Did you ever imagine that a simple smartphone app could become a deadly instrument used to hijack a plane? As impossible as it may sound, know that the necessary software has already been developed.
An experienced IT specialist, security analyst and commercial pilot, Hugo Teso created the app in order to expose the flaws and vulnerabilities of aircraft computers, further revealing that some systems don’t have any kind of security measures in place.
The Android application, called PlaneSploit, would allow a possible attacker to hijack an airplane’s onboard computer and take over its controls remotely. At a recent security conference, Teso demonstrated how the software works, by taking control of a virtual Boeing jet in autopilot mode. Such an attack could be thwarted by switching the aircraft to manual mode, but most modern systems are no longer provided with this option.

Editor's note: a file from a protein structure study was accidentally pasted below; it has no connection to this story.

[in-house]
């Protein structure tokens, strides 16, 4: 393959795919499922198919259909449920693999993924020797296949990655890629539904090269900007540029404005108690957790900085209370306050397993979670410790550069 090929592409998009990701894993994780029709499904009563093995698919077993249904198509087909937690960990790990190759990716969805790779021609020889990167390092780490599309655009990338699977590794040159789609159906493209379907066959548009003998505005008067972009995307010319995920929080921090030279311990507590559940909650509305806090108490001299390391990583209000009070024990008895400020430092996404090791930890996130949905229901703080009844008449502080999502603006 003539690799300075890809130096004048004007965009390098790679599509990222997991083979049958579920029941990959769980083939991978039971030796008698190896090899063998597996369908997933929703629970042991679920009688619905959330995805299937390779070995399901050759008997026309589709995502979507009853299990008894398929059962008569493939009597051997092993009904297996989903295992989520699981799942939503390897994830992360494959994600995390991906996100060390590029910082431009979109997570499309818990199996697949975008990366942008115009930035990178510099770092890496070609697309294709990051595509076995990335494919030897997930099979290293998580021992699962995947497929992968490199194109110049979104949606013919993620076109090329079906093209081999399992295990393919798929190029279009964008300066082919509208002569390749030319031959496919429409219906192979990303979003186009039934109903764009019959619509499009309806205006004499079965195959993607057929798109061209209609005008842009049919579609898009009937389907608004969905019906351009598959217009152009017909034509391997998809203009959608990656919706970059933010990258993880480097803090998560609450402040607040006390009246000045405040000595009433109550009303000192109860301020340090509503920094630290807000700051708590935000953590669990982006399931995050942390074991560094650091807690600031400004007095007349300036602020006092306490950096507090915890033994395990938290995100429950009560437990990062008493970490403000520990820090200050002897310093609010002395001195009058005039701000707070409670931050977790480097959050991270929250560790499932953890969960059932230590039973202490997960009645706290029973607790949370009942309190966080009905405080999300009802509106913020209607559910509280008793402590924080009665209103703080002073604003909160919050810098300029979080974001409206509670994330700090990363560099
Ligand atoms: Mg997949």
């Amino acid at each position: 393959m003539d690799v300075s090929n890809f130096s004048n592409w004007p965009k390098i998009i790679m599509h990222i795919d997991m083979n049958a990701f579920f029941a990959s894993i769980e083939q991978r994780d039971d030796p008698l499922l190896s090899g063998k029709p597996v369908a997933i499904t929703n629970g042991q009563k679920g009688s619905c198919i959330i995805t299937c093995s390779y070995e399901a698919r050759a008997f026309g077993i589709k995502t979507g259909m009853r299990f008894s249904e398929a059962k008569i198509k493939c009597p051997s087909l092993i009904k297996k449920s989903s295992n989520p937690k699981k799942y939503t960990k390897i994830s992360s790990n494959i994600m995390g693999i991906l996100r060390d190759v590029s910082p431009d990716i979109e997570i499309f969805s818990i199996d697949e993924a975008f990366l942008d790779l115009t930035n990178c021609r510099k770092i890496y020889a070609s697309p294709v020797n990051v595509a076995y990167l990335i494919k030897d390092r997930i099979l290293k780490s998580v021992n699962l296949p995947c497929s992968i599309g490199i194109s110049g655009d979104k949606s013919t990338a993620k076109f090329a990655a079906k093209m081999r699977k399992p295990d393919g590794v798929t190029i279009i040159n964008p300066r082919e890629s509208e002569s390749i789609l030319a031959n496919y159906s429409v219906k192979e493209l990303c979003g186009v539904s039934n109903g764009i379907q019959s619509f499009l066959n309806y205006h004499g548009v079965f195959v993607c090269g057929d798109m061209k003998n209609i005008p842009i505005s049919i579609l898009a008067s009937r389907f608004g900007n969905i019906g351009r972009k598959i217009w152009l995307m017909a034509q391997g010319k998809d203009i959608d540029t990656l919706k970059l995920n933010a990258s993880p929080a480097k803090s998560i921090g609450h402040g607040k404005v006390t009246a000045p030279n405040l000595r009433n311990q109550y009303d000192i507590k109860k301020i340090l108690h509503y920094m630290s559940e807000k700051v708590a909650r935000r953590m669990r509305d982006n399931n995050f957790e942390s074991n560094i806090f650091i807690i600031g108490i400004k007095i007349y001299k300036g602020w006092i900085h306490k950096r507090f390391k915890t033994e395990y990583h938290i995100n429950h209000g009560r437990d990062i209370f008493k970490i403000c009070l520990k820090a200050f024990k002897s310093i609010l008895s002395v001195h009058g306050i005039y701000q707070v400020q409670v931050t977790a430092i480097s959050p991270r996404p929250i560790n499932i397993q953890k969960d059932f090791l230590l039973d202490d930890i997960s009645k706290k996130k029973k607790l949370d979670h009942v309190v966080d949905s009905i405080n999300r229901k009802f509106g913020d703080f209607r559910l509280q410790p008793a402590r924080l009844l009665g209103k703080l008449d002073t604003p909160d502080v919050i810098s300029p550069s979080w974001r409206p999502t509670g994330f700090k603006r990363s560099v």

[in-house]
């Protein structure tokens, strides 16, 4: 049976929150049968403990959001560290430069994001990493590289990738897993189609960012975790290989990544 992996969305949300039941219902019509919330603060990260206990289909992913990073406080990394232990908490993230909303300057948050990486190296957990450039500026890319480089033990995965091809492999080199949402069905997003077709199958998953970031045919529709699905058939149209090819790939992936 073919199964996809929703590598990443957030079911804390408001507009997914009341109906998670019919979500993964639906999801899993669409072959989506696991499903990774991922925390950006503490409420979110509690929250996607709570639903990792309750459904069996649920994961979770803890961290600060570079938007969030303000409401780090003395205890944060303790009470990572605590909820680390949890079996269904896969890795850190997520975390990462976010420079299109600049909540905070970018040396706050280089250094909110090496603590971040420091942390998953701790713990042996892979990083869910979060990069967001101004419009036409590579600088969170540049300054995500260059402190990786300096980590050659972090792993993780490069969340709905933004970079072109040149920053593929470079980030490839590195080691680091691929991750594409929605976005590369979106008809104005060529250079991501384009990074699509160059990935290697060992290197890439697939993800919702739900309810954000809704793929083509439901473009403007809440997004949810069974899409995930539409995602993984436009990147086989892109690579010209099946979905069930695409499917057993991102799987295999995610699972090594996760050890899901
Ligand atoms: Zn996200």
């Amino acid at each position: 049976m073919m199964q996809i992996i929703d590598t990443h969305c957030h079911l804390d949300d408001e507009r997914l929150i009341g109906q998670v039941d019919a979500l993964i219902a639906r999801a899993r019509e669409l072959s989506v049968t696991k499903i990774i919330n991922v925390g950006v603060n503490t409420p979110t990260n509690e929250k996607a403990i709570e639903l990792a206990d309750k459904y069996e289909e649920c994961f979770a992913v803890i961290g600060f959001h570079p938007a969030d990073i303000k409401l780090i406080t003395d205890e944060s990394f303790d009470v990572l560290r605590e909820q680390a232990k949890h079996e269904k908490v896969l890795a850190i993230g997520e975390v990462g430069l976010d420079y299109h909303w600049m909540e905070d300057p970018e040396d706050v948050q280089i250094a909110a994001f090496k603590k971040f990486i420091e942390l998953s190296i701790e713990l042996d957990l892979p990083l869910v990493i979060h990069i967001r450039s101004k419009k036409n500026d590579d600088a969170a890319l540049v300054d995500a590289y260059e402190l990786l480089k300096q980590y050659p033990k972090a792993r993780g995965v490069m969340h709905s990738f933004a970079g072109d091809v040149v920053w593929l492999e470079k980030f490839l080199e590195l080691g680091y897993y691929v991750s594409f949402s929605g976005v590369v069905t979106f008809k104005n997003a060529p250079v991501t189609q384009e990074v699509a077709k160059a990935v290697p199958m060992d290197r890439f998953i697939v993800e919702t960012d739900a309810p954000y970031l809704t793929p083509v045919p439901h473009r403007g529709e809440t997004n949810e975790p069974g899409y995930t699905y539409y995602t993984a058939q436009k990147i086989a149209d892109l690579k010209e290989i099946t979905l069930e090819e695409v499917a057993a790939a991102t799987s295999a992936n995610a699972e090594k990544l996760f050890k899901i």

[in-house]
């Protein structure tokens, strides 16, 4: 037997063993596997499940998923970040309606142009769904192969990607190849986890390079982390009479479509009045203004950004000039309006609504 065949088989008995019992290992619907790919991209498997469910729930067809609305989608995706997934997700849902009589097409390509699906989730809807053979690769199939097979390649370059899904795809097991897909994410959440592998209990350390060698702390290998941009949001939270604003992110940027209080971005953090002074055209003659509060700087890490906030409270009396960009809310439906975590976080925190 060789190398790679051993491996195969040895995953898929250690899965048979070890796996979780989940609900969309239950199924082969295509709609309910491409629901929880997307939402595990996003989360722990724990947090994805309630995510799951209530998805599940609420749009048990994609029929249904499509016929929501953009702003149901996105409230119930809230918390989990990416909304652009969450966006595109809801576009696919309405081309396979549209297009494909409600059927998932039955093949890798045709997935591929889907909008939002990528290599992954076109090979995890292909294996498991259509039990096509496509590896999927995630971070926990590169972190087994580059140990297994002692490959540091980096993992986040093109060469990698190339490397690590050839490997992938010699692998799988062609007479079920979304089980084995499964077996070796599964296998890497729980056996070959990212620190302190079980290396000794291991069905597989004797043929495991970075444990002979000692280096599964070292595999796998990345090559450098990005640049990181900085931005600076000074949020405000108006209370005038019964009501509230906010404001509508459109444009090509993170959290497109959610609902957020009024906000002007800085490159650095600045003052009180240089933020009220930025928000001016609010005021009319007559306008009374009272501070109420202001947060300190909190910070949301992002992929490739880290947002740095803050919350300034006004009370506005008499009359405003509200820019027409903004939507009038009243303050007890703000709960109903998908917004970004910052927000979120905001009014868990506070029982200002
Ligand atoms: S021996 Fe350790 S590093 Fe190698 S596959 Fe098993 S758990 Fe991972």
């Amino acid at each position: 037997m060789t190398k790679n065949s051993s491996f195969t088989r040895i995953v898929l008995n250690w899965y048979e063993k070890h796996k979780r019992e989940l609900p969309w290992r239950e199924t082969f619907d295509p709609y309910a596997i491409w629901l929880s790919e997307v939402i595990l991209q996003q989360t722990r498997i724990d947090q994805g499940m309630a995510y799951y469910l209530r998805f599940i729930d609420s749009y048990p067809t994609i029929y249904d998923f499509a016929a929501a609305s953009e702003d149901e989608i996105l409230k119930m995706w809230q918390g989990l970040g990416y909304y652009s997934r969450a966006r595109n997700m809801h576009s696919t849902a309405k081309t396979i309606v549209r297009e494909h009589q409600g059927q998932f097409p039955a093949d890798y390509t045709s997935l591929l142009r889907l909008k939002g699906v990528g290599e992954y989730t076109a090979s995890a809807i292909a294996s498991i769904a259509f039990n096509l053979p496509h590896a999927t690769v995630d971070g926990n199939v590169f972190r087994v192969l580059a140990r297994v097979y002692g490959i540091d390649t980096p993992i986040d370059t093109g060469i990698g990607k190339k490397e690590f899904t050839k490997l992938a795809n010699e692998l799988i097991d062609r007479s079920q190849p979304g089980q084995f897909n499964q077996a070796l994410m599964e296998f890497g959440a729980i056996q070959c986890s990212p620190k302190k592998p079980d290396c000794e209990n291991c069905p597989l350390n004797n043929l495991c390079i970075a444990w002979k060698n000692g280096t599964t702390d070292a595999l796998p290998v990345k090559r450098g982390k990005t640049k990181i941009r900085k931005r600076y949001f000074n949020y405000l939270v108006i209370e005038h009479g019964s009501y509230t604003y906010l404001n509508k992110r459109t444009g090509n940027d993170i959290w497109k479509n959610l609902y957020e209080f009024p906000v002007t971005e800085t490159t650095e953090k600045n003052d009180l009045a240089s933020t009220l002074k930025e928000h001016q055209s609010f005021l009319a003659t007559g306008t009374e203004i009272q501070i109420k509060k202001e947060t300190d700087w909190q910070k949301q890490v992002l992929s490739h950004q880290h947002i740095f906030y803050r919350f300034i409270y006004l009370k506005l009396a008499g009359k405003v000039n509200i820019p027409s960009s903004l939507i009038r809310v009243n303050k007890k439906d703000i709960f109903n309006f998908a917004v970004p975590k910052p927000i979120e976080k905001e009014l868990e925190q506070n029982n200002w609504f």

In the simulation, Teso used the software to change the speed, direction and altitude of an airplane via radio signals. This particular vulnerability is owed to the fact airplane security systems are not provided with the necessary methods of authentication to identify whether the commands come from legitimate sources.
But it seems we shouldn’t be too worried yet. If you’re thinking of never getting on a plane again, know that the software was specifically developed to work only with virtual aircraft systems, not on an actual airplane. The Federal Aviation Administration also insisted that the hacking approach used by Teso does not actually pose a threat, as it would never work on certified flight software.
However, most experts believe the vulnerabilities exposed via PlaneSploit need to be fixed as soon as possible, before someone comes up with software that would actually work to hijack a real plane’s computer system. Teso has already contacted aviation officials in Europe and the U.S. to inform them of the security holes, which he says can be easily patched, especially in modern flight systems.
[Image via Sosickwithit]